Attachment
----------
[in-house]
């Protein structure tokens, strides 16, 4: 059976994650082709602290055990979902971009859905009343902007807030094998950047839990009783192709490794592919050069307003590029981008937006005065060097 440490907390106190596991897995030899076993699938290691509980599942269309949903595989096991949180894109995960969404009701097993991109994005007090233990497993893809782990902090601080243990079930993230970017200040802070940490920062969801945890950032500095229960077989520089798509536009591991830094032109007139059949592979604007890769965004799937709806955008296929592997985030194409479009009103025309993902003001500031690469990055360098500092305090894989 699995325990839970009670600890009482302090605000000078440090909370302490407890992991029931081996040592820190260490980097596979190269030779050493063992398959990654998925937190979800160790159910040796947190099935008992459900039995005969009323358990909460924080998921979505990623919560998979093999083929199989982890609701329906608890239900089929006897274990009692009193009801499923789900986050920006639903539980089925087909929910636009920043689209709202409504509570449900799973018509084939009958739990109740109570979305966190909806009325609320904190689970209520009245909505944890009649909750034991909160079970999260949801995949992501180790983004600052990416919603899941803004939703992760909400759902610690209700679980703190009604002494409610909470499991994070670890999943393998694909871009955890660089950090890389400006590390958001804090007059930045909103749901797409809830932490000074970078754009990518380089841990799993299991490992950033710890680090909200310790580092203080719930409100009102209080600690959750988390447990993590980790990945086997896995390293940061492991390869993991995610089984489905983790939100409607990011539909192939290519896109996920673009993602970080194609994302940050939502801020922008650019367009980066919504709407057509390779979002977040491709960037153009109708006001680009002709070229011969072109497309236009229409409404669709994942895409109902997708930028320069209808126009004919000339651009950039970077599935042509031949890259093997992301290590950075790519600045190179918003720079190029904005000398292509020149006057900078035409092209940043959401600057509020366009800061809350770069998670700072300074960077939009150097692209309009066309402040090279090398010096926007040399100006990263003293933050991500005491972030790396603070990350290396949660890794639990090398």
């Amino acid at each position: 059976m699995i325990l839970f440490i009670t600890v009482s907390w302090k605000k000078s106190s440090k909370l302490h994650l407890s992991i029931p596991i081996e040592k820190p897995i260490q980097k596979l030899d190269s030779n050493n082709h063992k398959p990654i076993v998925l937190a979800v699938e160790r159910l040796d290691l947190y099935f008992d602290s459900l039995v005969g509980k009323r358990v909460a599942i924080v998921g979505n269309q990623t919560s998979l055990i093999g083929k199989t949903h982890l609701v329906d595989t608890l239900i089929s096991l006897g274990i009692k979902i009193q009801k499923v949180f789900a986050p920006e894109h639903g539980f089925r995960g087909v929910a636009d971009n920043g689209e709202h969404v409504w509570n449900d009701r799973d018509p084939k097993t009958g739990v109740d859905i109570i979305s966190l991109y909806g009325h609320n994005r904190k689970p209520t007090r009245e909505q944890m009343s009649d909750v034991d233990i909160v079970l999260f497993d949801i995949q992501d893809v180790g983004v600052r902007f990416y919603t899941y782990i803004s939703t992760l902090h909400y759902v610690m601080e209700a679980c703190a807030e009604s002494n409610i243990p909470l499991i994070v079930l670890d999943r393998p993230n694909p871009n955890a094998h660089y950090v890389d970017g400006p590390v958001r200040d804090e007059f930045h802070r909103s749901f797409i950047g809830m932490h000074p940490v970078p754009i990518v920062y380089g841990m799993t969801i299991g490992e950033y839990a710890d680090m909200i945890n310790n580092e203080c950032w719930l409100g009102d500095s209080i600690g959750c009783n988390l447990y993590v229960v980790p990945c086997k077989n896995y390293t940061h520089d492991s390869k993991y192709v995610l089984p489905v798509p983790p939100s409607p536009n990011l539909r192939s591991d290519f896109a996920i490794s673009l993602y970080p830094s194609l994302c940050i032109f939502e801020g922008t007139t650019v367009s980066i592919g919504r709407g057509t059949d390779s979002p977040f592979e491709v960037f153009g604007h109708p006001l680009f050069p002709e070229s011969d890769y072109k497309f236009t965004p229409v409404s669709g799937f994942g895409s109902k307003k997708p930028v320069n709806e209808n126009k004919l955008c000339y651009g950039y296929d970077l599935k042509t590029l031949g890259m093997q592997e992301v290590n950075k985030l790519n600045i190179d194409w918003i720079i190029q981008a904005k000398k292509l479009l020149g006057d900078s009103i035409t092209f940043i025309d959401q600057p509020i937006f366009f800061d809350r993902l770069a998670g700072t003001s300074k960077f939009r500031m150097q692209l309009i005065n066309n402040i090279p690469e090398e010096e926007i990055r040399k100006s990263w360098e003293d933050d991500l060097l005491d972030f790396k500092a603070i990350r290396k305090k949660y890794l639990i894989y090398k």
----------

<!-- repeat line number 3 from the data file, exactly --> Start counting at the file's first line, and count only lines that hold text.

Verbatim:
């Amino acid at each position: 059976m699995i325990l839970f440490i009670t600890v009482s907390w302090k605000k000078s106190s440090k909370l302490h994650l407890s992991i029931p596991i081996e040592k820190p897995i260490q980097k596979l030899d190269s030779n050493n082709h063992k398959p990654i076993v998925l937190a979800v699938e160790r159910l040796d290691l947190y099935f008992d602290s459900l039995v005969g509980k009323r358990v909460a599942i924080v998921g979505n269309q990623t919560s998979l055990i093999g083929k199989t949903h982890l609701v329906d595989t608890l239900i089929s096991l006897g274990i009692k979902i009193q009801k499923v949180f789900a986050p920006e894109h639903g539980f089925r995960g087909v929910a636009d971009n920043g689209e709202h969404v409504w509570n449900d009701r799973d018509p084939k097993t009958g739990v109740d859905i109570i979305s966190l991109y909806g009325h609320n994005r904190k689970p209520t007090r009245e909505q944890m009343s009649d909750v034991d233990i909160v079970l999260f497993d949801i995949q992501d893809v180790g983004v600052r902007f990416y919603t899941y782990i803004s939703t992760l902090h909400y759902v610690m601080e209700a679980c703190a807030e009604s002494n409610i243990p909470l499991i994070v079930l670890d999943r393998p993230n694909p871009n955890a094998h660089y950090v890389d970017g400006p590390v958001r200040d804090e007059f930045h802070r909103s749901f797409i950047g809830m932490h000074p940490v970078p754009i990518v920062y380089g841990m799993t969801i299991g490992e950033y839990a710890d680090m909200i945890n310790n580092e203080c950032w719930l409100g009102d500095s209080i600690g959750c009783n988390l447990y993590v229960v980790p990945c086997k077989n896995y390293t940061h520089d492991s390869k993991y192709v995610l089984p489905v798509p983790p939100s409607p536009n990011l539909r192939s591991d290519f896109a996920i490794s673009l993602y970080p830094s194609l994302c940050i032109f939502e801020g922008t007139t650019v367009s980066i592919g919504r709407g057509t059949d390779s979002p977040f592979e491709v960037f153009g604007h109708p006001l680009f050069p002709e070229s011969d890769y072109k497309f236009t965004p229409v409404s669709g799937f994942g895409s109902k307003k997708p930028v320069n709806e209808n126009k004919l955008c000339y651009g950039y296929d970077l599935k042509t590029l031949g890259m093997q592997e992301v290590n950075k985030l790519n600045i190179d194409w918003i720079i190029q981008a904005k000398k292509l479009l020149g006057d900078s009103i035409t092209f940043i025309d959401q600057p509020i937006f366009f800061d809350r993902l770069a998670g700072t003001s300074k960077f939009r500031m150097q692209l309009i005065n066309n402040i090279p690469e090398e010096e926007i990055r040399k100006s990263w360098e003293d933050d991500l060097l005491d972030f790396k500092a603070i990350r290396k305090k949660y890794l639990i894989y090398k």